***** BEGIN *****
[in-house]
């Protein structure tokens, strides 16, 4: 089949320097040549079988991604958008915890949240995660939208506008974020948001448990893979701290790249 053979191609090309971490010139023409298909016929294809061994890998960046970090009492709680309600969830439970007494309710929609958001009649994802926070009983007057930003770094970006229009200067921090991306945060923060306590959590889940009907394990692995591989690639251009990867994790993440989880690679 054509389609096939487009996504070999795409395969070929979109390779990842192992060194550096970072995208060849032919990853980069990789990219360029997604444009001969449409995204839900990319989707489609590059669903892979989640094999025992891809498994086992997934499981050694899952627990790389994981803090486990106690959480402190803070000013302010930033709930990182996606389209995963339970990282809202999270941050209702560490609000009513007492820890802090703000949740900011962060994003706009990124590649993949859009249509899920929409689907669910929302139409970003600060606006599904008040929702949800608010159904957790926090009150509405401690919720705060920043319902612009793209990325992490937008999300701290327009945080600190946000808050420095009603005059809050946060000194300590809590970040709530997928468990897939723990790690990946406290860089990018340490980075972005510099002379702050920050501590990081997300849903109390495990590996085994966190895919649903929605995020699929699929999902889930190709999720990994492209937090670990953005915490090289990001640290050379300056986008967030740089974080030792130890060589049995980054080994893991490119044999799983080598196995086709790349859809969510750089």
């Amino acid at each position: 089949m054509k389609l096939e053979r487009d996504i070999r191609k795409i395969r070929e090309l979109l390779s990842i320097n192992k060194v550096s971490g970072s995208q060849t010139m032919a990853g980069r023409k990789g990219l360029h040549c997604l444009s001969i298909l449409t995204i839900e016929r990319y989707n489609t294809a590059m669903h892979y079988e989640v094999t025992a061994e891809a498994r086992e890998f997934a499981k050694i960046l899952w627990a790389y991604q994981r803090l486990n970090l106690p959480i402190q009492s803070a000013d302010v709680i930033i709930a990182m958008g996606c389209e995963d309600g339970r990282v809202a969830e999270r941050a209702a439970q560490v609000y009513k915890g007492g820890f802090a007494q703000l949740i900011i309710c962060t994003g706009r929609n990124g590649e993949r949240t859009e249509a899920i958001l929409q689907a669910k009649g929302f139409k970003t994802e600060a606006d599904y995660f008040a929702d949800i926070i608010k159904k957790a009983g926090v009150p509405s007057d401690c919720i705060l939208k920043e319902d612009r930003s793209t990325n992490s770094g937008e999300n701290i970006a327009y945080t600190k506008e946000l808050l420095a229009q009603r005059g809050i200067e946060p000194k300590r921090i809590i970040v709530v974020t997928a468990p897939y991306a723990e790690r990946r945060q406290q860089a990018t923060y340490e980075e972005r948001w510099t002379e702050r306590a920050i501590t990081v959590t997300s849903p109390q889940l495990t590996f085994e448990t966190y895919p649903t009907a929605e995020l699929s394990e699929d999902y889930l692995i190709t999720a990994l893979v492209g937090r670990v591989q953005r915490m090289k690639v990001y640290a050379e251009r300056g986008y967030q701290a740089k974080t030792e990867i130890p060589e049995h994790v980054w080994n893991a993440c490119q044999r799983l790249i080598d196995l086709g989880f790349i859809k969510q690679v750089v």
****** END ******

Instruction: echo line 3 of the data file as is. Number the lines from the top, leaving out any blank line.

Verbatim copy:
């Amino acid at each position: 089949m054509k389609l096939e053979r487009d996504i070999r191609k795409i395969r070929e090309l979109l390779s990842i320097n192992k060194v550096s971490g970072s995208q060849t010139m032919a990853g980069r023409k990789g990219l360029h040549c997604l444009s001969i298909l449409t995204i839900e016929r990319y989707n489609t294809a590059m669903h892979y079988e989640v094999t025992a061994e891809a498994r086992e890998f997934a499981k050694i960046l899952w627990a790389y991604q994981r803090l486990n970090l106690p959480i402190q009492s803070a000013d302010v709680i930033i709930a990182m958008g996606c389209e995963d309600g339970r990282v809202a969830e999270r941050a209702a439970q560490v609000y009513k915890g007492g820890f802090a007494q703000l949740i900011i309710c962060t994003g706009r929609n990124g590649e993949r949240t859009e249509a899920i958001l929409q689907a669910k009649g929302f139409k970003t994802e600060a606006d599904y995660f008040a929702d949800i926070i608010k159904k957790a009983g926090v009150p509405s007057d401690c919720i705060l939208k920043e319902d612009r930003s793209t990325n992490s770094g937008e999300n701290i970006a327009y945080t600190k506008e946000l808050l420095a229009q009603r005059g809050i200067e946060p000194k300590r921090i809590i970040v709530v974020t997928a468990p897939y991306a723990e790690r990946r945060q406290q860089a990018t923060y340490e980075e972005r948001w510099t002379e702050r306590a920050i501590t990081v959590t997300s849903p109390q889940l495990t590996f085994e448990t966190y895919p649903t009907a929605e995020l699929s394990e699929d999902y889930l692995i190709t999720a990994l893979v492209g937090r670990v591989q953005r915490m090289k690639v990001y640290a050379e251009r300056g986008y967030q701290a740089k974080t030792e990867i130890p060589e049995h994790v980054w080994n893991a993440c490119q044999r799983l790249i080598d196995l086709g989880f790349i859809k969510q690679v750089v």